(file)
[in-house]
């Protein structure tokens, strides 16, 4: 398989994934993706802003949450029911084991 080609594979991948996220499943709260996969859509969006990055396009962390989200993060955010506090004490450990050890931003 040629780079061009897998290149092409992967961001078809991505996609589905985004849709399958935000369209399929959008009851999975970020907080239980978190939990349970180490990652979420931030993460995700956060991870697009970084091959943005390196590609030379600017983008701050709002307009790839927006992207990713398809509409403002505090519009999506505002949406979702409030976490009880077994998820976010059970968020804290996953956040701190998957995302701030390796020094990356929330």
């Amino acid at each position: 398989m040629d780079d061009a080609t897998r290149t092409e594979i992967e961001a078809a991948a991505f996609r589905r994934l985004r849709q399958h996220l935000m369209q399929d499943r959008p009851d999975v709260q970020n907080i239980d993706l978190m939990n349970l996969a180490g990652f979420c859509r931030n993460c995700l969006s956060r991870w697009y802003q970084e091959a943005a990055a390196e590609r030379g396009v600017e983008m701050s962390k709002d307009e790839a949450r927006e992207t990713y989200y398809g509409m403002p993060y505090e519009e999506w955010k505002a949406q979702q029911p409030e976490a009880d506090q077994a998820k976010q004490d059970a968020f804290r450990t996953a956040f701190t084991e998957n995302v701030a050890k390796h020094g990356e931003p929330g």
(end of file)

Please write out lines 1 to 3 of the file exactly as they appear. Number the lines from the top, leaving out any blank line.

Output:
[in-house]
């Protein structure tokens, strides 16, 4: 398989994934993706802003949450029911084991 080609594979991948996220499943709260996969859509969006990055396009962390989200993060955010506090004490450990050890931003 040629780079061009897998290149092409992967961001078809991505996609589905985004849709399958935000369209399929959008009851999975970020907080239980978190939990349970180490990652979420931030993460995700956060991870697009970084091959943005390196590609030379600017983008701050709002307009790839927006992207990713398809509409403002505090519009999506505002949406979702409030976490009880077994998820976010059970968020804290996953956040701190998957995302701030390796020094990356929330």
């Amino acid at each position: 398989m040629d780079d061009a080609t897998r290149t092409e594979i992967e961001a078809a991948a991505f996609r589905r994934l985004r849709q399958h996220l935000m369209q399929d499943r959008p009851d999975v709260q970020n907080i239980d993706l978190m939990n349970l996969a180490g990652f979420c859509r931030n993460c995700l969006s956060r991870w697009y802003q970084e091959a943005a990055a390196e590609r030379g396009v600017e983008m701050s962390k709002d307009e790839a949450r927006e992207t990713y989200y398809g509409m403002p993060y505090e519009e999506w955010k505002a949406q979702q029911p409030e976490a009880d506090q077994a998820k976010q004490d059970a968020f804290r450990t996953a956040f701190t084991e998957n995302v701030a050890k390796h020094g990356e931003p929330g």